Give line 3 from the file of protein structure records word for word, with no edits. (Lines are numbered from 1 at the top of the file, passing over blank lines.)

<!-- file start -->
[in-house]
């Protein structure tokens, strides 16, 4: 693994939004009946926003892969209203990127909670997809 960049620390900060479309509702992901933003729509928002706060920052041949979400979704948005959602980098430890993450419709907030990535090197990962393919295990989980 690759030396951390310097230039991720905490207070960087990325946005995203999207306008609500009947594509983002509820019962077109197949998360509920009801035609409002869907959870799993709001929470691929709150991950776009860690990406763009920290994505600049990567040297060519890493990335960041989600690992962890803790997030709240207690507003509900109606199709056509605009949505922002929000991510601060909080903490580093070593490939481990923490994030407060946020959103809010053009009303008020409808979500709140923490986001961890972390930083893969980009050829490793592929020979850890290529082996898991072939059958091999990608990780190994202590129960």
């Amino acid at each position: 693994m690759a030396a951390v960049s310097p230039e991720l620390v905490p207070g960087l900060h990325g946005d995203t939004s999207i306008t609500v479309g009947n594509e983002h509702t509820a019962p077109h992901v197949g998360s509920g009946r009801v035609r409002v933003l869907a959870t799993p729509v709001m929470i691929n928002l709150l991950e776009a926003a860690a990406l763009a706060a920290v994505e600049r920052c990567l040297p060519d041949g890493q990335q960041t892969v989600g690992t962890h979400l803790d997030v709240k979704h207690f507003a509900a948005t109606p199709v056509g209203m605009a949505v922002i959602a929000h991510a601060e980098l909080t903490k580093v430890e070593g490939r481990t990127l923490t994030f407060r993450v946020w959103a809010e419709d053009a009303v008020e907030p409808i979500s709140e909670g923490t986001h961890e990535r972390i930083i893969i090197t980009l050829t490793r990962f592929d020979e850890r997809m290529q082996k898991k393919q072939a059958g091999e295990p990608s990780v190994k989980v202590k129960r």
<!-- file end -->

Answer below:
């Amino acid at each position: 693994m690759a030396a951390v960049s310097p230039e991720l620390v905490p207070g960087l900060h990325g946005d995203t939004s999207i306008t609500v479309g009947n594509e983002h509702t509820a019962p077109h992901v197949g998360s509920g009946r009801v035609r409002v933003l869907a959870t799993p729509v709001m929470i691929n928002l709150l991950e776009a926003a860690a990406l763009a706060a920290v994505e600049r920052c990567l040297p060519d041949g890493q990335q960041t892969v989600g690992t962890h979400l803790d997030v709240k979704h207690f507003a509900a948005t109606p199709v056509g209203m605009a949505v922002i959602a929000h991510a601060e980098l909080t903490k580093v430890e070593g490939r481990t990127l923490t994030f407060r993450v946020w959103a809010e419709d053009a009303v008020e907030p409808i979500s709140e909670g923490t986001h961890e990535r972390i930083i893969i090197t980009l050829t490793r990962f592929d020979e850890r997809m290529q082996k898991k393919q072939a059958g091999e295990p990608s990780v190994k989980v202590k129960r």